American High School - Anahuac Yearbook (Mexico City, Mexico)

 - Class of 1968

Page 1 of 431

 

American High School - Anahuac Yearbook (Mexico City, Mexico) online yearbook collection, 1968 Edition, Cover
Cover



Page 6, 1968 Edition, American High School - Anahuac Yearbook (Mexico City, Mexico) online yearbook collectionPage 7, 1968 Edition, American High School - Anahuac Yearbook (Mexico City, Mexico) online yearbook collection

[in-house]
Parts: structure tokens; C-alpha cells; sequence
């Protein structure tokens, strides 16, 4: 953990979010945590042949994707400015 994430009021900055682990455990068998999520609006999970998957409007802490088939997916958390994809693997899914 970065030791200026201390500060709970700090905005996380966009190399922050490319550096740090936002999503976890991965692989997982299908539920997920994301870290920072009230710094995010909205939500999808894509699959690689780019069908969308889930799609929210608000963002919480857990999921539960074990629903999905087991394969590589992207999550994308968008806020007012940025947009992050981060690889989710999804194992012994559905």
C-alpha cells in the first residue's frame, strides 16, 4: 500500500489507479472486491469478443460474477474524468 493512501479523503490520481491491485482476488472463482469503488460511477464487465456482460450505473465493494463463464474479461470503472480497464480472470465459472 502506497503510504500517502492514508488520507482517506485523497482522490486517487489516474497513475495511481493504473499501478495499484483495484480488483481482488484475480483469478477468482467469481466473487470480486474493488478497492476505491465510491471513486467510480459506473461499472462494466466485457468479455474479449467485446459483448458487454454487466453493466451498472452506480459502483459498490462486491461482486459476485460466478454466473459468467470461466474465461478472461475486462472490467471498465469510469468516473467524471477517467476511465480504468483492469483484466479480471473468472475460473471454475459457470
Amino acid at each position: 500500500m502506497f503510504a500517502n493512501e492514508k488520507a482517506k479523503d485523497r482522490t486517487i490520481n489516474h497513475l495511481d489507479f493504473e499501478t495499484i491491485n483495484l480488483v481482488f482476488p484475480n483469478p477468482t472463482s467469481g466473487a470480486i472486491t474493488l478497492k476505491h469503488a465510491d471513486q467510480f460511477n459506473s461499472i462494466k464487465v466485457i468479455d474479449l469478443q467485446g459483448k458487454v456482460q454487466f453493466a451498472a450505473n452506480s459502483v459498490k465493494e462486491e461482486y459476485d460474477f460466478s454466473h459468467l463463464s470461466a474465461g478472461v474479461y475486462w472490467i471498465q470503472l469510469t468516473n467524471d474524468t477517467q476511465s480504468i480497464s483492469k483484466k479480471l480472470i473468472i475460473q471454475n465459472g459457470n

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Page 10, 1968 Edition, American High School - Anahuac Yearbook (Mexico City, Mexico) online yearbook collectionPage 11, 1968 Edition, American High School - Anahuac Yearbook (Mexico City, Mexico) online yearbook collection
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Text from Pages 1 - 431 of the 1968 volume: